• StubbyDog says:

      We completely understand the desire to protect the dogs and the program, however, with breed discriminatory legislation, we can only combat it by standing up for our dogs. We love if all dogs were seen and treated as just dogs, that is our goal, but as long as discrimination and prejudices exist, we need to acknowledge that pit bulls are great dogs doing great work and not deny what they are. Thank you for sharing your viewpoint.

      • StephMot says:

        This is not breed discrimination, not coming from POW anyway. There IS discrimination coming from facilities, which is what we are trying to change by keeping the dogs in there. If we said, ok everyone is a pit bull, then they are free to say, nope no way, end of story. Then the dogs are shut out before they can begin. These dogs ARE mixed breeds. So when they show up and are allowed, that is good for their image. The fact that they are “pit bulls” is obvious and this gets them in the door to allow them to change minds. Even the elderly patients with dementia know Rocky is a pit bull, we aren’t fooling anyone. I guess we differ in how to protect our dogs. It is just wrong to claim that she was kicked out when she was not, and there is actual breed discrimination going on elsewhere…POW IS pit friendly…and we want them to be able to visit and change minds. This is a Therapy Dog group…visiting is the point. But, I guess you only want to see one point of view. My Therapy Pit Bull still gets to visit, and get out there and have people see a Pit Bull doing good work….none of the people out there commenting on how they love seeing him at events and visits know what his Health Form says. But, Valerie walked away and Rocco misses out. There are tactics to changing things….I see this all personally everyday. You don’t like the tactics, fine, but that doesn’t make it discrimination.
        I am done arguing. Calling POW discriminatory and that she was “forced out” is untrue and might make other people think they cannot visit with their pit bull type dog which is untrue.

        • StubbyDog says:

          we were not implying that POW is discriminatory, we were referring to the BDL that exists in Maryland and other places. We completely see your point and the point of Valerie too. We are just showing how she felt, you or anyone else in the organization is free to submit a story on how you are dealing with this issue too. We agree that there are two different tactics at work here, and we have no problem having your tactic represented here.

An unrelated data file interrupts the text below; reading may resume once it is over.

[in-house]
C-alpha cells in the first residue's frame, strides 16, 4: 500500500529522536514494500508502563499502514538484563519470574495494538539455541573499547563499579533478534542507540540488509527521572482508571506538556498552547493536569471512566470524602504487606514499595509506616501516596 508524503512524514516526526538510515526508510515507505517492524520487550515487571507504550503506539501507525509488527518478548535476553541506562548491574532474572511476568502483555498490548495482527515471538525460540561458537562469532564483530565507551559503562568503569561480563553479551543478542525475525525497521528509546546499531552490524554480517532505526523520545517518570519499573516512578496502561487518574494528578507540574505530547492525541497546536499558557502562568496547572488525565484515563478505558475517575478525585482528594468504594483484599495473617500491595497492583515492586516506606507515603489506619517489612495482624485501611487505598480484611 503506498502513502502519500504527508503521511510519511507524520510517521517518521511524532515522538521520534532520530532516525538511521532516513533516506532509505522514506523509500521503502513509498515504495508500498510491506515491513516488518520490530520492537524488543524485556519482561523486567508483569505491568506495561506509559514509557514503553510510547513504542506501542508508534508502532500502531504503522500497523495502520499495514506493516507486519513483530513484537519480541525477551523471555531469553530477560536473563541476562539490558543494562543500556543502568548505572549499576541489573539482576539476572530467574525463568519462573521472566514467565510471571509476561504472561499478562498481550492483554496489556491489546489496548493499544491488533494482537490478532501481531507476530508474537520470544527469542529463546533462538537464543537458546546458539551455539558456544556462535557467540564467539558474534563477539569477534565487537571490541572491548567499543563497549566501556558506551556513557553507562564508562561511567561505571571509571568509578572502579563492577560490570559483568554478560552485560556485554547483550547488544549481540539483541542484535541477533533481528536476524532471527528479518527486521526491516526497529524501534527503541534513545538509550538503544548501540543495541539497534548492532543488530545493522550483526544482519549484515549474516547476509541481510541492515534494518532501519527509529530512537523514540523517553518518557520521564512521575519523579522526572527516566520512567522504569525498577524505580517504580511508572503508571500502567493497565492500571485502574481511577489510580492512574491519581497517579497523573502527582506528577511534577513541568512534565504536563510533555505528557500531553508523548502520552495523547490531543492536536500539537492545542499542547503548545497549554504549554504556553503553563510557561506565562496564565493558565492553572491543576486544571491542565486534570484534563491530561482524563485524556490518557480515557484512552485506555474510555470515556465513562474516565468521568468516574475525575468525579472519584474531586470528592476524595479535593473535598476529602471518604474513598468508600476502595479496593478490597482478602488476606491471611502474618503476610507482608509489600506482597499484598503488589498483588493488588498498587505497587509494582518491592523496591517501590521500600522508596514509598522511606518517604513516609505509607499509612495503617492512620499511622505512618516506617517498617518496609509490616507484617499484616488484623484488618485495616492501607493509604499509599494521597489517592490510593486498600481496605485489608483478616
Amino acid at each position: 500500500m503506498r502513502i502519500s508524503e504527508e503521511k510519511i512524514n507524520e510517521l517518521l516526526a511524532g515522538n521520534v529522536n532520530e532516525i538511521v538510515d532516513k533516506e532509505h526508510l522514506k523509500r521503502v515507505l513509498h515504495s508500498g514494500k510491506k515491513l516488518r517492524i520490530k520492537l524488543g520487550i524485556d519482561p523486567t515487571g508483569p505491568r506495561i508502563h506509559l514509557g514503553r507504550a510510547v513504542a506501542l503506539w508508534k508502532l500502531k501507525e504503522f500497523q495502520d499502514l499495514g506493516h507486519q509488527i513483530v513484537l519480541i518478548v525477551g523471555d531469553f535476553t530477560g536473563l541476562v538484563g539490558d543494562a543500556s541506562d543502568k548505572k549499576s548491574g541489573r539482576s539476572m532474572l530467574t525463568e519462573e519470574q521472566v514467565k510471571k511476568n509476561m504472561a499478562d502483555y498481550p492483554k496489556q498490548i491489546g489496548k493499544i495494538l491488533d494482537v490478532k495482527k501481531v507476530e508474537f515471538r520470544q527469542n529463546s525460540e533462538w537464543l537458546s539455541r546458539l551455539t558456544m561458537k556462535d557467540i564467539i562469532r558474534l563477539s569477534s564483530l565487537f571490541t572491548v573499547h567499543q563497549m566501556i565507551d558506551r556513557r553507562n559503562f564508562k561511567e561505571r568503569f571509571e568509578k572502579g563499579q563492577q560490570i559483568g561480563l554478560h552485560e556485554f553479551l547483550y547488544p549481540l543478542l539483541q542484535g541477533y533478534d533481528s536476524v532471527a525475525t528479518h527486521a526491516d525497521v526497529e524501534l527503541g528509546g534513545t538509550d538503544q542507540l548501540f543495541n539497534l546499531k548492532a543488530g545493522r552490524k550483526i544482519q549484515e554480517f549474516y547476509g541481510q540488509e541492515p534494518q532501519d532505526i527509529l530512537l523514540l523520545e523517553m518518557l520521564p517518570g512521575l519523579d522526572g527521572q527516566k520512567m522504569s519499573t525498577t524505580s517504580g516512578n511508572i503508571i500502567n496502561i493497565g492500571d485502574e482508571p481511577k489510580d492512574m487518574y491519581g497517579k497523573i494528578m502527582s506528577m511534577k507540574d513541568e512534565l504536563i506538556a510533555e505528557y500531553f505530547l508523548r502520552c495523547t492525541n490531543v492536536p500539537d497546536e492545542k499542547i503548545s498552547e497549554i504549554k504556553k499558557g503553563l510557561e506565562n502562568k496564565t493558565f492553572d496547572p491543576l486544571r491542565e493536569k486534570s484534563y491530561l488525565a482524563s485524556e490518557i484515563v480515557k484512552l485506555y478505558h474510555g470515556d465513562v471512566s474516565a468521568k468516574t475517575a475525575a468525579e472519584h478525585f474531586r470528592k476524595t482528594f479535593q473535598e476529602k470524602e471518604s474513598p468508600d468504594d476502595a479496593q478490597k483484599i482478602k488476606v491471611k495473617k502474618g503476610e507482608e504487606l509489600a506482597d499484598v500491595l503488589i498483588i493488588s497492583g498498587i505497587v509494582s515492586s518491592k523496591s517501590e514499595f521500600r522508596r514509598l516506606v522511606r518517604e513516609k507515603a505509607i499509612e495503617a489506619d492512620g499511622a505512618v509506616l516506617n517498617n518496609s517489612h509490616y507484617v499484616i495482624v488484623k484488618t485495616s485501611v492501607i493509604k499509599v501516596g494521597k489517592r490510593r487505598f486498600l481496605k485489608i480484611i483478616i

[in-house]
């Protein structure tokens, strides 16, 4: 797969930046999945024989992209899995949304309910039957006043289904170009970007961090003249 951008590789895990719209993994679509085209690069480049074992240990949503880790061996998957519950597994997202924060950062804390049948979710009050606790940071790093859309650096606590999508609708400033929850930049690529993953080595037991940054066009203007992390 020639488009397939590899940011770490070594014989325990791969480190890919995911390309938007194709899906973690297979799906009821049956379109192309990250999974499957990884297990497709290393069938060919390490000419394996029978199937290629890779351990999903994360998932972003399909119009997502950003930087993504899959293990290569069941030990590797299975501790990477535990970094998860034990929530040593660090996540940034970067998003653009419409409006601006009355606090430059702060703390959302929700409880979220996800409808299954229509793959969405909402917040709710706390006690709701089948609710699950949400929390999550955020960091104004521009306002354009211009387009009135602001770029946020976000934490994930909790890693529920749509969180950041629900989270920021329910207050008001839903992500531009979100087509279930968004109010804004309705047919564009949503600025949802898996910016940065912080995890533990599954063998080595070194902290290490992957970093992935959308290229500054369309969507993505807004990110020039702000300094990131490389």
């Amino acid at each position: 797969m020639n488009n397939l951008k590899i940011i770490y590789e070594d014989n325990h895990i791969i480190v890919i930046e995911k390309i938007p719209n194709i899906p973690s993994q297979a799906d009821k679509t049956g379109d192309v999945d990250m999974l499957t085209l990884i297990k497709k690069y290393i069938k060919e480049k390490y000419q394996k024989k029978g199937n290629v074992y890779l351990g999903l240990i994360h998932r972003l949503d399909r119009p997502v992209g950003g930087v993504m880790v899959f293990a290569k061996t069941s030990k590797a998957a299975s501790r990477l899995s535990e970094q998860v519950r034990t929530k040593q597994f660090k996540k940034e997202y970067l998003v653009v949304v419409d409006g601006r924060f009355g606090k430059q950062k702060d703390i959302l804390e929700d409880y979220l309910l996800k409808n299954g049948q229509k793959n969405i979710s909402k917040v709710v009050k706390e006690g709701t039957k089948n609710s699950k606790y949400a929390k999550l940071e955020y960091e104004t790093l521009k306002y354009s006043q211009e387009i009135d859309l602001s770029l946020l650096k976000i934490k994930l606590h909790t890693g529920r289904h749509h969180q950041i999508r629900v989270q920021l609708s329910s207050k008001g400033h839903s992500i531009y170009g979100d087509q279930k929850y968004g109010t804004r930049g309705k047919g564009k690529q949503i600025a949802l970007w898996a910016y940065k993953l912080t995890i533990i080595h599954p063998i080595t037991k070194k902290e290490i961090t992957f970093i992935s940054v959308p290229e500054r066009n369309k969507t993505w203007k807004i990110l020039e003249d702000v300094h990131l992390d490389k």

• StephMot says:

          Thank you Stubby Dog. BSL does exist here, and has gotten worse with the legislation. Fighting it is so hard and it made me upset to see a Pit Friendly organization that will fight for our dogs be portrayed as discriminatory just because she didn’t like how it was done and chose to leave. She made a choice and that is her right to do so, just like I made a different choice.
          I believe POW would probably like to write something so that it can be better explained. Thank you!

  7. JenD12 says:

    The truly sad part of this is that POW had to even deal with this issue. Regardless of whether or not you agree with their decision or with Val’s decision to continue to promote Rocco as a pit bull, the REAL ISSUE is with MD’s recent Breed Specific Law. POW shouldn’t have had to deal with this and neither should Val! Val works so hard to promote a positive pit bull image, using Rocco and his therapy dog – I’m proud to know both she and Rocco.

  8. Pit Bull Mama says:

    In response to the negativity and implying that what was said is untrue:
    Yes, we left. After being told
    “If you insist on making your point about having a pit bull/ therapy dog, it
    might be best to find another therapy dog organization.” and being told on multiple occasions that I couldn’t post positive press (or a national magazine running an article) on Rocco’s personal page or that of groups that we belong to. Does that sound like to anyone that we were welcome to stay??
    As for quitting on my dog, FAR FROM IT. The reason I am doing this is so that hopefully this can be prevented from happening again. I want people to stand up for their dogs no matter if they are a Pit Bull type or not. Doing nothing would defeat the mission Rocco and I have had for 3 years. To educate people and teach them the true nature of these dogs.

    • Matt.S says:

      @Pit Bull Mama
       I support your choice. A few years ago, in Minnesota, a well-respected therapy dog was banned from a hospital because she happened to be pit bull. Discrimination needs to be confronted. I admire your courage. You’ve clearly proven that you’re above meeting fighting hate with hate, while still standing firm in you’re convictions. that takes charachter.

    • Matt.S says:

      @Pit Bull Mama
       I support your choice. Discrimination needs to be confronted and the way you’ve gone about doing that shows character. Your stand is a principled one. Hate can’t be allowed to have the final word. In choosing to educate, NOT hate, you are doing something couragous. The high road is often a difficult road, and you have my admiration.

  9. buggyeyedpug says: